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November 5, 2012:

Join us for a special event to commemorate the relaunching of the "Password Primeval" series at The Artists Hand with a cofeatured reading from IUP English instructor Johnny Hrebik and Dr. Edward Carvalho. Saturday, December 1, 2012, starting at 6:30 p.m.

 

John Hrebik (BIO):

John Ryan Hrebik is a poet, compositionist, and musician currently residing in Monroeville, PA. He earned his undergraduate degree from The University of Pittsburgh, as well as his MFA in Poetry Writing from Chatham University.  And, it was at Chatham that he finally established his voice as a writer. In particular, his master’s thesis, A Stone in a Well, is a collection of poems that explore the omnipresent nature of depression, as well as the father-son relationship. John’s work provides a haunting portrayal of his own battle with depression, while simultaneously leaving room for readers to have their own unique experience. A few titles from his collection include, “Alone with Melancholy,” “The Canal,” “Game Day,” “Invited Guest,” and “Winter Looms.” These poems, in addition to many others, showcase John’s ability to thread a layer of universality through the backcloth of his own personal truths. Currently, he is an ABD, PhD candidate preparing to defend his dissertation entitled, The Mutuality-Minded Classroom Model: Creating Emancipatory Teacher-Student Relationships through Response and Interactivity. And, reminiscent of his poetry, John’s dissertation is an extension of his own personal experiences as both teacher and student.

 

Edward J. Carvalho (BIO):

Dr. Edward J. Carvalho is co-editor with David B. Downing of Academic Freedom in the Post-9/11 Era (Palgrave 2010) and the guest editor for David B. Downing's Works and Days journal on Academic Freedom and Intellectual Activism in the Post-9/11 University, which was the subject of considerable national press in three of Stanley Fish's New York Times "Think Again" Blogs. These volumes include his interviews with Noam Chomsky, Martín Espada, and Cornel West and feature scholarship from several other notable intellectuals. He is also the author of the poetry collections solitary, poor, nasty, brutish and short (Fine Tooth Press, 2007), Chants from the Seven Cities (Guerrilla Ignition, 2009), and the forthcoming manuscript "If the radiance of a thousand suns": Songs of the American Hiroshima. His poems––once described as "original, innovative, imaginative and brutal"––have been twice-nominated for the Pushcart Prize (2004-2005) and appear along with his essays, reviews, and critical papers in numerous journals throughout the country. Additionally, he is the recent recipient of Indiana University of Pennsylvania's Twentieth and Twenty-First Annual IUP Doctoral Fellowships (2006, 2008), a 2010 IUP Professional Development Grant, the 2011 IUP English Graduate Scholarly Excellence Award (with honorable mention for his teaching), and the IUP School of Graduate Studies and Research 2012 Outstanding Research Award for his dissertation "Puerto Rican Radical: The Effects of Neoliberalism on the Life and Work of Martín Espada."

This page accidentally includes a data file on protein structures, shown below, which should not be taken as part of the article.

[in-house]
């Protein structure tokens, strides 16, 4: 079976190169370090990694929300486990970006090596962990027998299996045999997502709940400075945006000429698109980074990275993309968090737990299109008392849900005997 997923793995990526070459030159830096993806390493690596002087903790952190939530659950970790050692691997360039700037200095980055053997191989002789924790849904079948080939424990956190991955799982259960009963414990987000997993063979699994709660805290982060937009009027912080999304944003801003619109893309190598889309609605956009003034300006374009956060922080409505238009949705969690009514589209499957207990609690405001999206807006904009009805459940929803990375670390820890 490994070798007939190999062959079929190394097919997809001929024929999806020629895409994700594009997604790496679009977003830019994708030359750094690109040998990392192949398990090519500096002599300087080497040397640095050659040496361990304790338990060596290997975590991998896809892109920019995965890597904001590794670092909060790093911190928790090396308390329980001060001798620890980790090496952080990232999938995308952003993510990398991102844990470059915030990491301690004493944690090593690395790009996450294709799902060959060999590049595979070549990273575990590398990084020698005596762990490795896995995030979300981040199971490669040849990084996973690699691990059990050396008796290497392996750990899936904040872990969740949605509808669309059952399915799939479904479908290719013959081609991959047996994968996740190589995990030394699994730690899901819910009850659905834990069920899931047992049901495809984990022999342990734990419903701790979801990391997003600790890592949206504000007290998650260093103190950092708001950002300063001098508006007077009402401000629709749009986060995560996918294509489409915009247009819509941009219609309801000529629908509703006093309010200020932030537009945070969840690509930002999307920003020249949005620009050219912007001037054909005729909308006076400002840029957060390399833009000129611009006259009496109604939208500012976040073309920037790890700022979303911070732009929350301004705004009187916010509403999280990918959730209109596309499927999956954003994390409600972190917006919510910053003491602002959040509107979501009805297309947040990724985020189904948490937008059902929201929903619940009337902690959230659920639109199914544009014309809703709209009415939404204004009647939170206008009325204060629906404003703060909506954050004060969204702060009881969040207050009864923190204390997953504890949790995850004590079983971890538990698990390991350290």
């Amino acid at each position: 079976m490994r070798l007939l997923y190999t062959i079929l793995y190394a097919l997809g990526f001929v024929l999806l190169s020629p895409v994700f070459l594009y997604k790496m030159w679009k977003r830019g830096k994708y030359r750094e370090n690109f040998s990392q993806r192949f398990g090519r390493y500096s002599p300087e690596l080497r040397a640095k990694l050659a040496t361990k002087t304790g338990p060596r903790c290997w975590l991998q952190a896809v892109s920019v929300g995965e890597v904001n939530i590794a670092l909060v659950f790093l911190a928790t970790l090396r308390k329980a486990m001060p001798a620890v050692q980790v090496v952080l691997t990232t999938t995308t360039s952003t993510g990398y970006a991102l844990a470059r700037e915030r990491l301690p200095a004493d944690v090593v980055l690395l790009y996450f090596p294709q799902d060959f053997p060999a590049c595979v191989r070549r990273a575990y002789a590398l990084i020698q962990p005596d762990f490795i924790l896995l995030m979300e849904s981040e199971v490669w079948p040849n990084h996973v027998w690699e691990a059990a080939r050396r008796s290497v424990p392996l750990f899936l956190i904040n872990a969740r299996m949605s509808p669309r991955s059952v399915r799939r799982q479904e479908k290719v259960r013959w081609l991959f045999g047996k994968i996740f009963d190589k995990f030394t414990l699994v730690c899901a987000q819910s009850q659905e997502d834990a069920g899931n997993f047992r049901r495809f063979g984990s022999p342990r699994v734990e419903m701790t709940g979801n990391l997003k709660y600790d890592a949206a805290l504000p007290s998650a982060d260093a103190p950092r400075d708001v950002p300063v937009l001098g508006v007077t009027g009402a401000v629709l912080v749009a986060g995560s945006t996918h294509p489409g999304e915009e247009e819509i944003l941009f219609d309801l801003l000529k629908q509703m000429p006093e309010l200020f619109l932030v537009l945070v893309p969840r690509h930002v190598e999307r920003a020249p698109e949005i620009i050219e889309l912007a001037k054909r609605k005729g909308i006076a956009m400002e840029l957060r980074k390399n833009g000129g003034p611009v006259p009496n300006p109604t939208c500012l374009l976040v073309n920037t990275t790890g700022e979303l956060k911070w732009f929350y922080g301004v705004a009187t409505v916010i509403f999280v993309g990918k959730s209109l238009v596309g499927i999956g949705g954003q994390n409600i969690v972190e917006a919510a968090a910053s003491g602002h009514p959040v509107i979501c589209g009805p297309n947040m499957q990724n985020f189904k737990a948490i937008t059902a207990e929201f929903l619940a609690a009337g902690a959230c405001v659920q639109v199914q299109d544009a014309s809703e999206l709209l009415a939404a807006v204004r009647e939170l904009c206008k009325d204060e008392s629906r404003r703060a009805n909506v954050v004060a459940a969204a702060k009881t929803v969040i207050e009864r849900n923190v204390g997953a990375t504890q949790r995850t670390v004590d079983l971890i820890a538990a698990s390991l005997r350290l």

He holds an MFA from Goddard College (2006) and a doctorate in English from Indiana University of Pennsylvania (2011), where he is employed as an assistant professor in the English Department.

 

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March 25, 2013:

Please join us for a featured reading from IUP English instructor Jessica Jopp, Friday, March 29, 2013, starting at 6:30 p.m.

Jessica Jopp (BIO):

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January 21, 2013:

Please join us for a special charity event to raise funds for The Center for Community Growth and a featured reading from IUP English instructor Jennifer M. Woolston, Friday, February 22, 2013, starting at 6:30 p.m.

The Center for Community Growth is an organization designed "to unite people in Indiana County, Pennsylvania who believe in progressive democractic principles, non-violence, and civic engagement and want to work collaboratively on those issues locally, regionally and globally." For more information, please vist their Web site: www.theindianacenter.wordpress.com.

Jennifer M. Woolston (BIO): Jennifer Woolston has been teaching for the past six years and is currently a temporary faculty member in the IUP English Department. She is also presently completing her dissertation, which focuses on feminist readings of Chick Lit texts. Most recently, her essay, "Lady Gaga and the Wolf: Female Sexuality, 'Little Red Riding Hood,' and The Fame Monster," appeared in the book The Performance Identities of Lady Gaga. She has published work in a variety of books and journals, including Women's Studies: An Interdisciplinary Journal and Studies in the Novel. While she was an undergraduate at West Chester University, she was heavily involved in the poetry world, creating, producing, editing, and publishing a feminist chapbook entitled, The "F" Word.

 


Archive:

Friday, September 27: Clare Welsh

Clare Welsh is a writer based in Indiana, PA. She lives with many books, plants, and a very patient roommate. When she's not writing or reading, she likes to adventure, ride horses, and draw.

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1 Readings are scheduled traditionally the last Friday of each month, however, scheduling changes can occur (such as around the holidays or with our summer reading series. Please follow the schedule closely.

2 Open-mic sign-up from 6:00 to 6:25 p.m (not always available for all engagements, such as with July 12, 2013). In the interest of time and to accomodate all participants, each open-mic reader is restricted to five minutes of presentation time. A maximum of four open-mic readings are permitted per scheduled month.


 

© Copyright 2007-2012 Dr. Edward J. Carvalho